I was recently asked to define a number of basic innovation terms. Below are some of the most important. I would greatly appreciate your feedback. I will address the issues and thoughts you provide in future posts.
Value creation is the process of discovering and creating new knowledge to address an unmet customer, market, or societal need. Value-creation is distinguished by an intense focus on obtaining feedback and insights from potential customers and a deep understanding of the relevant ecosystem. The end goal is the development of a compelling and sustainable new offering. Engineering R&D and the incubation of new commercial ventures are examples of value-creation.
Innovation is the development and delivery of a new offering, organization, or method that has value to a segment of society. For example, the publication of CRISPR created a paradigm shift in the field of biology; the smartphone fundamentally changed how the world views human communication. Particular innovations last only as long as they are sustained by making a profit or by other means, such as through voluntary contributions. Most innovations eventually go away or are integrated into new innovations. The two definitions below are useful:
- Business: Innovation is the creation and delivery of new customer value in the marketplace, with a sustainable business model.
- Generally: Innovation is the creation and delivery of new knowledge that has sustainable value for society.
In both cases, to be significant the new customer value and new knowledge must be surprising. Generally the greater the surprise, the greater the impact.
Entrepreneurship describes the skills and personal characteristics of those who organize and bring to life a new offering, organization, or method. Entrepreneurs exhibit considerable initiative and often take substantial risks.
A Value Proposition describes those core items to be addressed in all productive initiatives, from basic research through to commercialization. The four minimum items are: 1) the societal Need to be addressed, 2) the Approach for the need’s solution and sustainability model, 3) the Benefits per costs resulting from this solution (i.e., the value), and 4) how this value compares to the Competition and alternatives. This is called an NABC value proposition.
The Business Plan for a new venture, which fleshes out the NABC Value Proposition, includes: 
- High-level vision statement – what does the venture want to achieve?
- Customer and market Need – what are the key insights into the opportunity, its size and growth rate, market trends, and potential first customers (i.e., the “beach head”)?
- Team and leadership – is it the best team for the proposed opportunity?
- Approach for the offering and business model – is it a “vitamin or a painkiller” and are both working hypotheses clear and realistic?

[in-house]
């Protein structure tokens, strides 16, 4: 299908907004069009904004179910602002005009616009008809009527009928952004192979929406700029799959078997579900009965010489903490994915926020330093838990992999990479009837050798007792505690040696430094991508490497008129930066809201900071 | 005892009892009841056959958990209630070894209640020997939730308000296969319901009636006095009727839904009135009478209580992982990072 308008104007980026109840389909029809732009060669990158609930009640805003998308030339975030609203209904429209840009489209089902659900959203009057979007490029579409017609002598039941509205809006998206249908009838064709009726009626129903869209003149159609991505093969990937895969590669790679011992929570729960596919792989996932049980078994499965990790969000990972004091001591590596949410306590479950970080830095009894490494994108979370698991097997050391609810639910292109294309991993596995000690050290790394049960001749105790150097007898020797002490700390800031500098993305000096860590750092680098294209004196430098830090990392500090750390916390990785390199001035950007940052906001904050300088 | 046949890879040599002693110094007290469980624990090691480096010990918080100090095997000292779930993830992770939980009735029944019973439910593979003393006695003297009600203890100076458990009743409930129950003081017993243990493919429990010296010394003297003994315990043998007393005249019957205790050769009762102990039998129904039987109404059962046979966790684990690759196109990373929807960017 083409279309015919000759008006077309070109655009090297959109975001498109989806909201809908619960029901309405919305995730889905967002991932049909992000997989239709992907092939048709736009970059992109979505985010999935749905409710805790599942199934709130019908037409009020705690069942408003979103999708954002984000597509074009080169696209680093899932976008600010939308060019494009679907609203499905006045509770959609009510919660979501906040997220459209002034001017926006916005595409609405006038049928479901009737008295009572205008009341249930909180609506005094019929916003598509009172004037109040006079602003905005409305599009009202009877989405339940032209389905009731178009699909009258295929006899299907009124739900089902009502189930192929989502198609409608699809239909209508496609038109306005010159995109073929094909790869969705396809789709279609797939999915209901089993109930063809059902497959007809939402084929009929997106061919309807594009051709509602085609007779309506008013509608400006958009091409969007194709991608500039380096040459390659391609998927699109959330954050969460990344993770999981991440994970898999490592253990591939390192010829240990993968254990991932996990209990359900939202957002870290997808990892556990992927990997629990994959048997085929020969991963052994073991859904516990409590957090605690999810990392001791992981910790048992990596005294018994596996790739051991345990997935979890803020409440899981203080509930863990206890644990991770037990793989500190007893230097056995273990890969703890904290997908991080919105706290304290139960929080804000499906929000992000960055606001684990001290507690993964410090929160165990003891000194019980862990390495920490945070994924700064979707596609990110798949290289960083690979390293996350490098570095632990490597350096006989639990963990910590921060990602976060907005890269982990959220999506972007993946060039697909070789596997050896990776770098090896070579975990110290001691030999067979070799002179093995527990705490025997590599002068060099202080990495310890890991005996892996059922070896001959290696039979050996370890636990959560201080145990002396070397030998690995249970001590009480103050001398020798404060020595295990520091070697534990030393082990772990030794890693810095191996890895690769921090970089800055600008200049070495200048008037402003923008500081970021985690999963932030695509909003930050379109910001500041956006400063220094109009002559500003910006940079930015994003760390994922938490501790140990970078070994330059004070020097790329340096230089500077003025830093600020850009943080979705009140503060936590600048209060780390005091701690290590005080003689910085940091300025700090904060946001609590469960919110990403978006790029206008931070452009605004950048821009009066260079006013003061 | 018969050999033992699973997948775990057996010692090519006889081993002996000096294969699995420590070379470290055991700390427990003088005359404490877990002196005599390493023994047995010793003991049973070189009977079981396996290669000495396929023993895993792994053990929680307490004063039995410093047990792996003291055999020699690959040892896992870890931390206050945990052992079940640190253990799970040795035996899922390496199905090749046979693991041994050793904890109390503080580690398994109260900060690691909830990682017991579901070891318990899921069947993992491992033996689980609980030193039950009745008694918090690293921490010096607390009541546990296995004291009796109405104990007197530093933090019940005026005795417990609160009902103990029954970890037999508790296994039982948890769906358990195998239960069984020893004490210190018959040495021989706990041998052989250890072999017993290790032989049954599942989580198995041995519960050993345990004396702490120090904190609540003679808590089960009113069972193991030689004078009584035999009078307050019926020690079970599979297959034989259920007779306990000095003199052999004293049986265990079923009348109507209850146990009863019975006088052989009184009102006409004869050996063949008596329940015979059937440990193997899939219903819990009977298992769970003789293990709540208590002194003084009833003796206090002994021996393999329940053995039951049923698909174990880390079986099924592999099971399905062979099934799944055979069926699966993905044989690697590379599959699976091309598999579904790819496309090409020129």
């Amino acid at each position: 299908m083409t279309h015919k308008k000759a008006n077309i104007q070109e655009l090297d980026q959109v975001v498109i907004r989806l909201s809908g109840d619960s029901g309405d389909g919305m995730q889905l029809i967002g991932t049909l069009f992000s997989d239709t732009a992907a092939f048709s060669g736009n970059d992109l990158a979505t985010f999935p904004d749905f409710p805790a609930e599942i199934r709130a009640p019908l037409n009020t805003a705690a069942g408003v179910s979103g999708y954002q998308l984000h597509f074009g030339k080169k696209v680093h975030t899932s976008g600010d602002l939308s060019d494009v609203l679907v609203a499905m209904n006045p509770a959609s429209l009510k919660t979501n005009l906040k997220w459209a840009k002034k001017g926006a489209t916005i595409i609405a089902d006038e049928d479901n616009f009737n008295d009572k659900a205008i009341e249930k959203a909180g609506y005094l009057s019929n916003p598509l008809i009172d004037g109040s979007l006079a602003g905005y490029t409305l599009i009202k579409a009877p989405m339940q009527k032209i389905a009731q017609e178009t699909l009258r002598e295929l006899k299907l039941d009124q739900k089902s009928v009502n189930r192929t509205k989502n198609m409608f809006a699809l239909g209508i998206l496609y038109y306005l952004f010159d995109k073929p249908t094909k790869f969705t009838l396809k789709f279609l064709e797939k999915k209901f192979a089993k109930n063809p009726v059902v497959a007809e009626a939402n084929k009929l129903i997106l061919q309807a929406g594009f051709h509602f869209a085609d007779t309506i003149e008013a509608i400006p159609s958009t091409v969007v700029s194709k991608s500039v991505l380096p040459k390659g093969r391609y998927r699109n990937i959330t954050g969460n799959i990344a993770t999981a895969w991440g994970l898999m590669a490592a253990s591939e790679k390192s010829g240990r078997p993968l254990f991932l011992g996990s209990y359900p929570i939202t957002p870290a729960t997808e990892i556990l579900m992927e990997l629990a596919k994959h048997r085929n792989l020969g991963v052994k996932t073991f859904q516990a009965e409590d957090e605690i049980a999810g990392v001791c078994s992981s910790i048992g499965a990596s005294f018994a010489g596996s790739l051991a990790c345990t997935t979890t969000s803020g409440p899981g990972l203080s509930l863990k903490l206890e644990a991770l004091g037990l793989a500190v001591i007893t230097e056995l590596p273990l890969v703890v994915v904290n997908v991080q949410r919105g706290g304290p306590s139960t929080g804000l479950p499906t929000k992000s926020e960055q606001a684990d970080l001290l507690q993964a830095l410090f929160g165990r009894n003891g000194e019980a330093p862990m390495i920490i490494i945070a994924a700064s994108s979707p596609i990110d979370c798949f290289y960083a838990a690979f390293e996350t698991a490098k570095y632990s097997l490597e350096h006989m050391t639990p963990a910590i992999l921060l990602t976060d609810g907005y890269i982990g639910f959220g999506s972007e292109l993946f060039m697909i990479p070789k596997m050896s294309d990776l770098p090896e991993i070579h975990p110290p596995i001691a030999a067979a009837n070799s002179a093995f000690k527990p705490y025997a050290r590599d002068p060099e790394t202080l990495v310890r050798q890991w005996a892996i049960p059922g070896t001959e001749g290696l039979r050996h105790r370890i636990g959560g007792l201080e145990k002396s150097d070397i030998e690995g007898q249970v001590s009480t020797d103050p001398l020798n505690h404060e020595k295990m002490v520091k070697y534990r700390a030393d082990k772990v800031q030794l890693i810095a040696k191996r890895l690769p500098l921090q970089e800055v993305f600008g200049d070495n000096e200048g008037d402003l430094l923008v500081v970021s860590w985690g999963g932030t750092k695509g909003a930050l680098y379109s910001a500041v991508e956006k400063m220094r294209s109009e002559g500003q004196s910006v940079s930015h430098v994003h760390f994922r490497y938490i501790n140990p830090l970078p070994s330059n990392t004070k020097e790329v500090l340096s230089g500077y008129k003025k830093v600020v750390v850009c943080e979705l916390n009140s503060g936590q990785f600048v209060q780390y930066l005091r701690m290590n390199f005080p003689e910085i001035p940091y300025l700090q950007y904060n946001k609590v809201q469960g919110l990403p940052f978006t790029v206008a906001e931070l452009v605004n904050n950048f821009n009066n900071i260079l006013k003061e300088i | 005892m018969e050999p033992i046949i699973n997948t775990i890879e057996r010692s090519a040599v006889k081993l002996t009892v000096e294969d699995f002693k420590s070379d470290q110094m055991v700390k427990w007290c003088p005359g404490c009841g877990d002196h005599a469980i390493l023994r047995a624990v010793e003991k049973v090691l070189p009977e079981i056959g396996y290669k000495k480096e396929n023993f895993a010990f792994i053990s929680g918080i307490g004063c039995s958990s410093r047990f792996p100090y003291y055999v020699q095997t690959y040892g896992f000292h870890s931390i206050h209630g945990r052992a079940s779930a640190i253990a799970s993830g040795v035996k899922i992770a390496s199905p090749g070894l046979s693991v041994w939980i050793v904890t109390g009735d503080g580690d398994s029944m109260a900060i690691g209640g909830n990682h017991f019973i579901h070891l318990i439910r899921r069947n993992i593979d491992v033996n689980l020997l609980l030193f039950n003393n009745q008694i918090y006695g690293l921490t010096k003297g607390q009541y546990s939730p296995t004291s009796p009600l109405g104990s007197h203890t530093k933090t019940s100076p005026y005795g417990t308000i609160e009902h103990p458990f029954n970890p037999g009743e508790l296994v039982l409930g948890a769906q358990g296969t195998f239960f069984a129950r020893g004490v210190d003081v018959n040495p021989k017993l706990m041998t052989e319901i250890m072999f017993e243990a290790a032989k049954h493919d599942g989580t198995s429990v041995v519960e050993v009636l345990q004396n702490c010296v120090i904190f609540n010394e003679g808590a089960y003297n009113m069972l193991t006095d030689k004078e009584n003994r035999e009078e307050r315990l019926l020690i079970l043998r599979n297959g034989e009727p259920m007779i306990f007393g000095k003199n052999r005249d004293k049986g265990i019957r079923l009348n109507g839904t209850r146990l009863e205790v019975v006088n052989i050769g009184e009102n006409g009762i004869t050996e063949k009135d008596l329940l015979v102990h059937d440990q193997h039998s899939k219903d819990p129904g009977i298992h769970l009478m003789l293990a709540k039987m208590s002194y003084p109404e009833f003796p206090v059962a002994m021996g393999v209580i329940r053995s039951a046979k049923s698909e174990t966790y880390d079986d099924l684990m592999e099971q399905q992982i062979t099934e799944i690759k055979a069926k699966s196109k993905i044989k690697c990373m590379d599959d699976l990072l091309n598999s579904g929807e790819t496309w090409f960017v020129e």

- Business model – how will the venture make money and be profitable?
- Investments – are the goals, schedule, and milestones for the required investments clearly identified?
- Go-to-market plan – how long and difficult will it be to make a sale?
- Demo – is there a demonstration or prototype of the offering?
- Timing – is it too early or too late and can all the elements of the venture be assembled?
- Risks – what are they, and how will they be mitigated?
- Quantified Benefits per costs – are all the potential quality, convenience, and cost attributes clearly identified?
- Competition –is the offering obviously superior to the competition today and in the foreseeable future, and what is the venture’s sustainable competitive advantage?
Value-Creation Forums are recurring team meetings to accelerate value creation. They employ best experiential learning and creating principles. Team members present short NABC value propositions to provide the framework for meaningful discussion. They then receive constructive feedback from teammates — what is incomplete or unconvincing and what is compelling and persuasive? Over time the value propositions evolve into complete business plans. Rapid learning is achieved by observing both a presentation’s failings and achievements, and by the friendly competition to excel that the forums engender.
A Value-Creation Playbook describes the concepts and collaboration processes needed for performing effective team science and successful value creation. For example, in a multi-disciplinary team, each field has its own unique language and concepts. The playbook provides a common language and conceptual framework for efficient, collaborative RD&I. Several examples of concepts included in the playbook are given above.
 C.R. Carlson and W. W. Wilmot, Innovation: The Five Disciplines for Creating What Customers Want, Random House: Crown Business Books, 2006
 H. Kressel and N. Winarsky, If You Really Want to Change the World: A Guide to Creating, Building, and Sustaining Breakthrough Ventures, Harvard Business Review Press, 2015